“It is immaterial that her interest may not be ‘completely’ represented by another party, because this is not the applicable legal standard,” the commissioners wrote in their decision.

Consumer Counsel Bill Levis, head of the OCC, said his office is tasked with representing the public interest of residential, agricultural and small business ratepayers — not individuals, though he and Glustrom sometimes agree and sometimes disagree on what the outcome should be in a particular docket.

To determine how to best represent that larger public interest, Levis and his staffers consult with the state’s 11-member Utility Consumers Board, which is appointed by the governor, and they meet with organizations and groups that have a stake in the process.

“Not all residential consumers have the same interest,” Levis said. “By statute, the final decision on what to file is our decision.”

Different issues, different response

The PUC commissioners explained why Glustrom has previously been allowed to intervene in Xcel dockets with two points. First, the commissioners wrote that “Xcel generally has not opposed her intervention” and that the commission has the authority to depart from its own precedent.

Xcel Energy spokesman Gabriel Romero said Friday said that Xcel has sometimes opposed Glustrom’s participation in dockets in the past, depending on the subject, and that there are times when Xcel believes that Glustrom’s status as an intervenor is appropriate.

“It depends on the issue,” he said. “There are times when we feel that her participation is relevant and times when we don’t.”

The commission’s decision to oust Glustrom is troubling to attorney Dennis Kelly, who is also representing Glustrom in a couple of lawsuits that challenge the PUC’s decisions. Kelly’s concern is partly that relying on the argument that the OCC represents all individual ratepayers may bar any individual from participation in the future under any circumstance.

“Does this mean that any individual or group that represents individuals is going to be precluded from intervening?” he asked. “I don’t know. That would be pretty drastic. It really raises the question of what is the threshold of an intervenor and whether or not the commission has raised that threshold.”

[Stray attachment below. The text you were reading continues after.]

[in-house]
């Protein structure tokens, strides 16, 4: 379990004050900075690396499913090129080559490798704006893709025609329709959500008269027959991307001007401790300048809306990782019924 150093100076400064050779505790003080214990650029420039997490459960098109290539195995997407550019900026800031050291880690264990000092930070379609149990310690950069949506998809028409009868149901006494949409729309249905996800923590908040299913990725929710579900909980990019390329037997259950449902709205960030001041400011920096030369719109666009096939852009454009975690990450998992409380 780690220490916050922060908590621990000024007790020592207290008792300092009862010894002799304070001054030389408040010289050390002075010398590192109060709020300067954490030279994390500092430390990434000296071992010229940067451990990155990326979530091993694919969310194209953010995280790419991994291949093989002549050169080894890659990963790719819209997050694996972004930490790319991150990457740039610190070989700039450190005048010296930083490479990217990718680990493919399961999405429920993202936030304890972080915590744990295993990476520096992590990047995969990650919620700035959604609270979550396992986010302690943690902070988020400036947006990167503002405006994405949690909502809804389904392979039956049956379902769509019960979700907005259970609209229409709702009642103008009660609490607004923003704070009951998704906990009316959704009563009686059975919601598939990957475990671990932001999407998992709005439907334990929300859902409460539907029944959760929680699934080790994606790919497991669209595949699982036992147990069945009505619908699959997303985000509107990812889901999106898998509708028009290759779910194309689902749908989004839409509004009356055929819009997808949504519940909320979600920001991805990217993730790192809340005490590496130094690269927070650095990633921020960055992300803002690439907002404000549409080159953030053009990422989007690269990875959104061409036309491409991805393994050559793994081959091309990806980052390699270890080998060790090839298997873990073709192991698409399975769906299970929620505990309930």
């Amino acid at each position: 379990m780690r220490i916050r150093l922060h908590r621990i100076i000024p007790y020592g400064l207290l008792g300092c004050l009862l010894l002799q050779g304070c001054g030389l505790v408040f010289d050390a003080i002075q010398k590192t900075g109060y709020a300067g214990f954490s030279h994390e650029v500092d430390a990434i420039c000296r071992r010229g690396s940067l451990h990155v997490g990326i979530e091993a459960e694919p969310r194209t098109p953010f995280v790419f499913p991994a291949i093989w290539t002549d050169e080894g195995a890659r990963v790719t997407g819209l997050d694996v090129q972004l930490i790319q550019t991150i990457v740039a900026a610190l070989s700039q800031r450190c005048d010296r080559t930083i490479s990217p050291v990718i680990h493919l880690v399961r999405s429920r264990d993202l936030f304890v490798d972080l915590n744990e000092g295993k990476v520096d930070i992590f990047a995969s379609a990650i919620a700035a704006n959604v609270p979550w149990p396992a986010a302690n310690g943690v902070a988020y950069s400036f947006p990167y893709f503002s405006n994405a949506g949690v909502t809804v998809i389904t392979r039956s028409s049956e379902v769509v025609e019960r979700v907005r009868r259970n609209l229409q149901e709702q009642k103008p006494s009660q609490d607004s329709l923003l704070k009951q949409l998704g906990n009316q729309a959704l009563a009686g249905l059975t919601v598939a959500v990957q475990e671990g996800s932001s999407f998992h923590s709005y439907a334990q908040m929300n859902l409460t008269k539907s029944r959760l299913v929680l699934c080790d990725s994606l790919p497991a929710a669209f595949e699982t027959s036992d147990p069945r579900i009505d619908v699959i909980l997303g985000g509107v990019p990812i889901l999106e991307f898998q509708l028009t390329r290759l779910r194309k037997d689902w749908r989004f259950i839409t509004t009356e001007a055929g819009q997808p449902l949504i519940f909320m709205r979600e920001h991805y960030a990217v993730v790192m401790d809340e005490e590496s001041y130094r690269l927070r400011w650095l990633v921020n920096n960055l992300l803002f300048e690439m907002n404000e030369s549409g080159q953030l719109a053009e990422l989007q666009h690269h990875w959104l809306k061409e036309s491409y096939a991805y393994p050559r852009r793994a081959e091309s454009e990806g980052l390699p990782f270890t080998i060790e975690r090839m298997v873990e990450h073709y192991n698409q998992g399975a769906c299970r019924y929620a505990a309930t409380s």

Stricter approach

It appears that the commission — which recently added a new appointee, Joshua Epel — does believe that a higher standard should be put in place for intervenors.

“We believe a stricter approach to interventions will result in more streamlined and efficient Commission proceedings, which will lead to ‘the proper dispatch of business and the ends of justice,'” the commissioners wrote in their final decision on Glustrom’s intervention.

Romero said that Xcel also has concerns about allowing anyone who wants to participate in a docket to participate, regardless of their ability to convince the commission that they have more than an academic interest in the issue. A large number of intervenors could slow down the process of approving dockets, which can already drag on for more than a year in some cases.

“If we allowed everyone to participate, who knows how many people would be there?” he said.

Even if it becomes more difficult for individual ratepayers to intervene in a docket, the public can still comment on dockets.

“In any instance, any member of the public can submit written comments in any docket that are reviewed and considered by the commissioners,” the PUC’s Bote said.

While it’s not likely that many individual ratepayers have the time or the inclination to intervene in dockets, even if permitted, Glustrom — who works full-time on watch-dogging energy issues — said she thinks it’s critical that the opportunity remain open.

“Without someone from the public willing to go down there and do what I do, it just goes back into being a black box,” she said.

And Glustrom feels that ability is very much in danger. Last week, her petition to intervene in a second docket — this time related to Xcel’s bid to purchase wind power from a proposed 200-megawatt wind farm outside Limon — was also denied by the commissioners.

“They will use these precedents to keep me out from now on,” she said. “But I’m not going away.”